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A reset, reboot and revalue from MSCI's 'killer blow'

Chew Sutat
Chew Sutat • 10 min read
A reset, reboot and revalue from MSCI's 'killer blow'
Many SGX companies have undergone structural transformation and the results are showing up in their share prices / Photo: Albert Chua
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Market commentaries in our mainstream press noted the “unusually high” trading volume of 2.8 billion shares worth some $4.4 billion on May 31. This was almost four times the daily average recorded in the first half of 2024.

No reason was provided to explain this anomaly. Perhaps, the higher turnover in the newsrooms amid waning interest in the local stock market has deprived the industry of local market and company reporters, as many cynical local pundits pointed out.

There is a simple explanation. It was the effective date of the rebalancing for the MSCI Global indices tracked by institutional investors and portfolio managers. This takes place four times a year. After May 31, the next two will be on Sept 2 and Nov 25, with announcements of impending changes made two to three weeks earlier.

Traditionally, brokers look to such “events” for some extra volume and would either short stocks that are to be removed or buy those that are to be added and then hold out for arbitrage opportunities on the last trading day of the rebalance.

For the May 31 rebalancing, five one-time blue-chip heavyweights suffered the ignominy of deletion. These were City Developments (CDL), Jardine Cycle & Carriage C07 -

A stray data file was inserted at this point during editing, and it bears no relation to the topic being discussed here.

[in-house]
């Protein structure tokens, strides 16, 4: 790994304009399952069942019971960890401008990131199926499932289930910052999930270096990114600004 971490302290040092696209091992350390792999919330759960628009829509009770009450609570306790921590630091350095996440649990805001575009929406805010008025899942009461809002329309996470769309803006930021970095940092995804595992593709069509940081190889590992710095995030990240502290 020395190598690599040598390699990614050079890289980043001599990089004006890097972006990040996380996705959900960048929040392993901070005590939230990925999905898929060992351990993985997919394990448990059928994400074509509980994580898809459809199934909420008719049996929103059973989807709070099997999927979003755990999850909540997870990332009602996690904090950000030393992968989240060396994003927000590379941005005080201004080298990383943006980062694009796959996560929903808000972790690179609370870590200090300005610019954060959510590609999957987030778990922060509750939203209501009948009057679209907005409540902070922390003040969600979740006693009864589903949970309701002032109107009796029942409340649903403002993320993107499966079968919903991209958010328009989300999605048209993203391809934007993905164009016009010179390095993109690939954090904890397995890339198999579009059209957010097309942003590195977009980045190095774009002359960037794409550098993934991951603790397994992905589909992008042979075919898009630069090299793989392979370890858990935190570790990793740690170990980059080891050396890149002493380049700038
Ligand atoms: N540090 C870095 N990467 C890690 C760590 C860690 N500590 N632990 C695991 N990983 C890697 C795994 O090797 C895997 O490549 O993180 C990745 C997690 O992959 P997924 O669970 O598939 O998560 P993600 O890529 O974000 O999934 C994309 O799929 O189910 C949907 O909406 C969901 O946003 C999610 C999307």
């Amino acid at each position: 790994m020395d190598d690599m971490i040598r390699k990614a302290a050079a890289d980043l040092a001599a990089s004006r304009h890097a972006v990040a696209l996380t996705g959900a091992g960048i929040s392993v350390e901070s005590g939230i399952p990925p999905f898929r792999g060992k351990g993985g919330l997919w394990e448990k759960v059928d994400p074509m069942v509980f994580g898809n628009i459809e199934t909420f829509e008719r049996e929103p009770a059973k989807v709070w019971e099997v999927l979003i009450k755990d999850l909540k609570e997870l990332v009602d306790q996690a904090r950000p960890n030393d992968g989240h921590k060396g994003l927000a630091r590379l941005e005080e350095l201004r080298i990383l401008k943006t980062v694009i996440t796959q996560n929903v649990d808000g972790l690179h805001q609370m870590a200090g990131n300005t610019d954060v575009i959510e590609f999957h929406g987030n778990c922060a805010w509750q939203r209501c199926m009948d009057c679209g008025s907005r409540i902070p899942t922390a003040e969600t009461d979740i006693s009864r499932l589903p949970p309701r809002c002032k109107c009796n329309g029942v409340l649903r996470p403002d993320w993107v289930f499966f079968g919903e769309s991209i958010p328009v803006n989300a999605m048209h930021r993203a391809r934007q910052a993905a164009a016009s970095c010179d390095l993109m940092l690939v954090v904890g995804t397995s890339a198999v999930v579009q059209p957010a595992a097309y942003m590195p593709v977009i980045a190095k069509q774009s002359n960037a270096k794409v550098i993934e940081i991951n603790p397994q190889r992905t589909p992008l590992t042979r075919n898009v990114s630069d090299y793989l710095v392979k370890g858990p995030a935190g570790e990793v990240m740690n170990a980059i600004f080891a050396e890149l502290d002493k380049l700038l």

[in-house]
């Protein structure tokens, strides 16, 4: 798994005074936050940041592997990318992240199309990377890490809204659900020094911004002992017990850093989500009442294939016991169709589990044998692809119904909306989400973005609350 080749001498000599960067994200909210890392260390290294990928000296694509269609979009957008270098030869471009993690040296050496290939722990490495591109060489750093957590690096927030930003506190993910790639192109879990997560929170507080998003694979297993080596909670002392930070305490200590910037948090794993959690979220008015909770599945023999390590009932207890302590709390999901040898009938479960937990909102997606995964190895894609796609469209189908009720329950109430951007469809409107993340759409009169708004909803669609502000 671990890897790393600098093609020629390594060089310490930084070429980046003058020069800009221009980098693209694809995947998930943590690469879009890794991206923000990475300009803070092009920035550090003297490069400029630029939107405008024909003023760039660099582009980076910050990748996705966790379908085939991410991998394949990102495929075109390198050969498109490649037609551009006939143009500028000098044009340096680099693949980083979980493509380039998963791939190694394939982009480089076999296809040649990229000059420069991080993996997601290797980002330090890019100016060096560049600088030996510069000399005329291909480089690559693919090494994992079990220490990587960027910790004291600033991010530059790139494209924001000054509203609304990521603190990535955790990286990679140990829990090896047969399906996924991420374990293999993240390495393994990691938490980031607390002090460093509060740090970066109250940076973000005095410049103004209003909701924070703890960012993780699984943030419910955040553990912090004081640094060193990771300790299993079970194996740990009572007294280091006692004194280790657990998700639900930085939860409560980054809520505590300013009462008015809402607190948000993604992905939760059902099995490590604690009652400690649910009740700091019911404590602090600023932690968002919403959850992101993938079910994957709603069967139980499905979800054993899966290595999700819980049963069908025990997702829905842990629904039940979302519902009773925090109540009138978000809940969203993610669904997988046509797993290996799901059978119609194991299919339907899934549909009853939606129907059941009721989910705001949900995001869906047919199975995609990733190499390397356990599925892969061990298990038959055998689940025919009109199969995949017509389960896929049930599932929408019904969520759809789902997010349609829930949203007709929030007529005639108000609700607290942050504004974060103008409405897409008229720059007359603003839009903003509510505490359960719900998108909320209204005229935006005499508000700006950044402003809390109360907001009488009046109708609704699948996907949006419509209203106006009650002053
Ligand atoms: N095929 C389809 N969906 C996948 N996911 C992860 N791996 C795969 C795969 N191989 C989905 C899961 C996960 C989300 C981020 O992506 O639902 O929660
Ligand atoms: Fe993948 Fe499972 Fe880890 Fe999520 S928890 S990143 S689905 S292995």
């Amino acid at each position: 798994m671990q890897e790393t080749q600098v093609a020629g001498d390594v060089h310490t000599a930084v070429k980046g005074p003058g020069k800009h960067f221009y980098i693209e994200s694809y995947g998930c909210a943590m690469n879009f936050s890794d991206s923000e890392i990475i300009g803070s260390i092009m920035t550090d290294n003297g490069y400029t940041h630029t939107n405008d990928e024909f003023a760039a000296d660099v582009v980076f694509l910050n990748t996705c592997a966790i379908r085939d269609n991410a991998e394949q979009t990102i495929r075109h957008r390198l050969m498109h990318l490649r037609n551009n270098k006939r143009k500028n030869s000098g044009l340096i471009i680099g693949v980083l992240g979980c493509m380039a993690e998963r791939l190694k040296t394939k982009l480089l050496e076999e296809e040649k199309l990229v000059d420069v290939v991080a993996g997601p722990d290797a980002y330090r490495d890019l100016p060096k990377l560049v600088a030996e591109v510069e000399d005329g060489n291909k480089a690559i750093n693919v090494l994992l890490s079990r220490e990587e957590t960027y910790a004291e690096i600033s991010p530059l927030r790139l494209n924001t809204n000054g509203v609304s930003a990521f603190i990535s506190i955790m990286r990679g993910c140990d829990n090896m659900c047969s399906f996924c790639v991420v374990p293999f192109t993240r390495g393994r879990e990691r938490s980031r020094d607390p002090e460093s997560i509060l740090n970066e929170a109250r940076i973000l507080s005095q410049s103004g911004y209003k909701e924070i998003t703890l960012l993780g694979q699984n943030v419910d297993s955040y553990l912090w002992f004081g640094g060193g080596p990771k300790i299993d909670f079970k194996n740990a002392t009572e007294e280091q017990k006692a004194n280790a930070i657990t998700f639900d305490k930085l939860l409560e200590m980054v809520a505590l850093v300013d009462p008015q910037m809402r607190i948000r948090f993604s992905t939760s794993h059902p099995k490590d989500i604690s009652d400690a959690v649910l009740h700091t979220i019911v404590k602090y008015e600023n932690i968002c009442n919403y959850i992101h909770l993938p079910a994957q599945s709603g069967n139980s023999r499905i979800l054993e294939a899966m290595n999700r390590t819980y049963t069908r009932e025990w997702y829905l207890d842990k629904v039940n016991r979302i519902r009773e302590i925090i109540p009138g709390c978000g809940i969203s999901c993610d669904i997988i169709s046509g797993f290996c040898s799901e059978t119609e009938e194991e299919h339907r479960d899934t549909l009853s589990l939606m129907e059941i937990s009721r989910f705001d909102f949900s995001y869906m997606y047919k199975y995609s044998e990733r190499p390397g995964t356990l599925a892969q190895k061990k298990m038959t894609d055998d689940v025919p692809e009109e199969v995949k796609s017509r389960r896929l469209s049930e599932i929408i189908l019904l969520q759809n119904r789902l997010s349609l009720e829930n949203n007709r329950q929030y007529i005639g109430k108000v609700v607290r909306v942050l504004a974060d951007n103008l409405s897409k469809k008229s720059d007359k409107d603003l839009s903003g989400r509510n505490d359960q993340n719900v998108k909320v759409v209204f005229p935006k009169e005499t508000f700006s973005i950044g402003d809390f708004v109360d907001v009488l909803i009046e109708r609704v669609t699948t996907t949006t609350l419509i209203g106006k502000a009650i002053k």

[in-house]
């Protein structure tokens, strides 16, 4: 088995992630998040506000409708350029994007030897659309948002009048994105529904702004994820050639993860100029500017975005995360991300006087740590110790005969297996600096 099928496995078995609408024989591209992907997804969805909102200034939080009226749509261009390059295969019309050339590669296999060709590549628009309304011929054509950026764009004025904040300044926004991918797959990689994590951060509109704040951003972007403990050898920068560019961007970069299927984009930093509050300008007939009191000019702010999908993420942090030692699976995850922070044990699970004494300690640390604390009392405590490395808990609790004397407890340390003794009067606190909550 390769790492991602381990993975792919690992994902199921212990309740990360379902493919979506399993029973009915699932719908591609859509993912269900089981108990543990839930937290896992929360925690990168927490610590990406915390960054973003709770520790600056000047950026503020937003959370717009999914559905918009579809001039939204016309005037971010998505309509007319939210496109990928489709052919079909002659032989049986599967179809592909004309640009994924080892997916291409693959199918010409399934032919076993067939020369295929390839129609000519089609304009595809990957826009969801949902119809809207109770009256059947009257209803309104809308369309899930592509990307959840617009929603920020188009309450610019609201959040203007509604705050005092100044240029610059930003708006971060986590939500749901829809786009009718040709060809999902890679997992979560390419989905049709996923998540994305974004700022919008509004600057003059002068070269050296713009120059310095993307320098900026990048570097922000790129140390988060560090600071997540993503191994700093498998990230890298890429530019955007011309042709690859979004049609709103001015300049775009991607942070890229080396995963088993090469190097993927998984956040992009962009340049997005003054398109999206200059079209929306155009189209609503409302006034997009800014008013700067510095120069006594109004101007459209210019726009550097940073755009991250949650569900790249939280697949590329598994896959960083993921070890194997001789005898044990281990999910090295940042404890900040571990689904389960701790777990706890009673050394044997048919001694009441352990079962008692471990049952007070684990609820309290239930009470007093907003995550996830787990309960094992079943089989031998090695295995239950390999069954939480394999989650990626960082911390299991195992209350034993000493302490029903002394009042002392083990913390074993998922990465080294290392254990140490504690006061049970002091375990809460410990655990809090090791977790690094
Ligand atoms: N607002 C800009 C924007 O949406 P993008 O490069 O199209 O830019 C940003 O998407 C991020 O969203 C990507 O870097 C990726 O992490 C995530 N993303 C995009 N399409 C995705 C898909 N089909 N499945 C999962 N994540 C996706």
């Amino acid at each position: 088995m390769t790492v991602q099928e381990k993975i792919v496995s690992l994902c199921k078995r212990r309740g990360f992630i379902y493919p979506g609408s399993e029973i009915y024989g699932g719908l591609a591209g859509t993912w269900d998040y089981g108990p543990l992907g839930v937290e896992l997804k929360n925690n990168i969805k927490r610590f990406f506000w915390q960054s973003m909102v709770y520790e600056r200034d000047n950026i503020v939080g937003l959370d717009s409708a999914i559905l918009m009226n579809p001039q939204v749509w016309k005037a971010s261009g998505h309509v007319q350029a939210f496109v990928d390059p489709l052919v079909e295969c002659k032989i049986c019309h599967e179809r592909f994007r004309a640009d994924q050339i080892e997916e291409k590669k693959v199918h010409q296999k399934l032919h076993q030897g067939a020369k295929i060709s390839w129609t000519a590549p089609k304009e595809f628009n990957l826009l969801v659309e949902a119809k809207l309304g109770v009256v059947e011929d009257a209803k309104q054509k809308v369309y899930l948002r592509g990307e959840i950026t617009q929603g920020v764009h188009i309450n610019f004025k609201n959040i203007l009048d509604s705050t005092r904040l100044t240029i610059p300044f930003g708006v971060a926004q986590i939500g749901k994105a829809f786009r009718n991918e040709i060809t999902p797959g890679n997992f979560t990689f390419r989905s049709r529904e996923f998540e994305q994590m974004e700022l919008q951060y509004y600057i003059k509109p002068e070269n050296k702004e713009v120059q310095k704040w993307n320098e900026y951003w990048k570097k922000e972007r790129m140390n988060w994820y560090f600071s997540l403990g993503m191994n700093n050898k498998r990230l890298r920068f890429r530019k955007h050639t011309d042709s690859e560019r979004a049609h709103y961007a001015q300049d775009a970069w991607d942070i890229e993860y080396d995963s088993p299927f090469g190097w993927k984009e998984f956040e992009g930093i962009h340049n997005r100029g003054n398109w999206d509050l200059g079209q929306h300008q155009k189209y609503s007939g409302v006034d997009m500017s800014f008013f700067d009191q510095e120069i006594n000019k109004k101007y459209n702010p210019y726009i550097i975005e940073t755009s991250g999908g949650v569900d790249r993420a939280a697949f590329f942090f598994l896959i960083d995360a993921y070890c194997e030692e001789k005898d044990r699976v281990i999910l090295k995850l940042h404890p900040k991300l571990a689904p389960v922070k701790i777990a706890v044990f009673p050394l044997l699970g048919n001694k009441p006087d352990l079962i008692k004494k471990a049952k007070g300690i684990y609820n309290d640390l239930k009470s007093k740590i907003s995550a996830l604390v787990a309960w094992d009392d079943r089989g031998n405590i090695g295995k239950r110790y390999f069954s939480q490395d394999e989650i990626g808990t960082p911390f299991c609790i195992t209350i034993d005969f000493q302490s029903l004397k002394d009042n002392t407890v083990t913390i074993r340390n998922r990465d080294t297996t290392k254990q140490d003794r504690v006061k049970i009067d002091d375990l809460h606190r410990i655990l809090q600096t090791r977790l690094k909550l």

, Mapletree Logistics Trust M44U - , Mapletree Pan Asia Commercial Trust N2IU - and Seatrium. There were no new inclusions, which meant the loss of a quarter of the components of MSCI Singapore. Out of the 16 remaining component stocks, Sea and Grab Holdings are US-listed, which makes them less accessible to investors close to home.

Singapore is not unique. Despite a recent pick-up in activity, China too suffered from a swathe of deletions as its relative global market size continued to shrink. In contrast, one of the beneficiaries of this global indices rebalancing was Japan, our dark horse that keeps galloping, which attracted more interested investors, including our very own GIC. The other winner was India, which enjoyed net additions ahead of Prime Minister Narendra Modi’s historic third election victory.

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Getting a haircut
Jardine Cycle & Carriage, one of the five stocks listed on the Singapore Exchange S68 -

(SGX) that were removed from the index, had earlier taken a hit after Norwegian wealth fund Norges cut its stake in the Indonesia-centric conglomerate, citing the poor treatment of orangutans. It recovered from $24 to $28 but eventually fell back to $25.74 on May 31. CDL, whose removal caught many by surprise, rebounded somewhat following news of the deletion but ended May 31 at $5.61, down by more than 5% for the day.